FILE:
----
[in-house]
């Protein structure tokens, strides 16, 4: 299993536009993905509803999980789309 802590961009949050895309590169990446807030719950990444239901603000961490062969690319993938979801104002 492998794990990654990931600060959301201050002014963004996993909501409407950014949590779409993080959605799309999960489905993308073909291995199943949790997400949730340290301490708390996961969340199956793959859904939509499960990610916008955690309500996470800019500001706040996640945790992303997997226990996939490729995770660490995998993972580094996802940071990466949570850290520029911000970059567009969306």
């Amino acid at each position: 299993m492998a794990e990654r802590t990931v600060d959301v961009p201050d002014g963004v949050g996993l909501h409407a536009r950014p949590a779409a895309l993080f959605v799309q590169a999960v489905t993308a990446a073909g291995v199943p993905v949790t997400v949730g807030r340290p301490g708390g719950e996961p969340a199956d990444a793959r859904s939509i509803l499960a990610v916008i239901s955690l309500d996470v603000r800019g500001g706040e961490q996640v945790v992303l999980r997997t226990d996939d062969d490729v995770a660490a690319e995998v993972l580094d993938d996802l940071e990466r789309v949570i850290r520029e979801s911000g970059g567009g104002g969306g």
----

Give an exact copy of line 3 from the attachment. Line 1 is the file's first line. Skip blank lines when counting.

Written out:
């Amino acid at each position: 299993m492998a794990e990654r802590t990931v600060d959301v961009p201050d002014g963004v949050g996993l909501h409407a536009r950014p949590a779409a895309l993080f959605v799309q590169a999960v489905t993308a990446a073909g291995v199943p993905v949790t997400v949730g807030r340290p301490g708390g719950e996961p969340a199956d990444a793959r859904s939509i509803l499960a990610v916008i239901s955690l309500d996470v603000r800019g500001g706040e961490q996640v945790v992303l999980r997997t226990d996939d062969d490729v995770a660490a690319e995998v993972l580094d993938d996802l940071e990466r789309v949570i850290r520029e979801s911000g970059g567009g104002g969306g």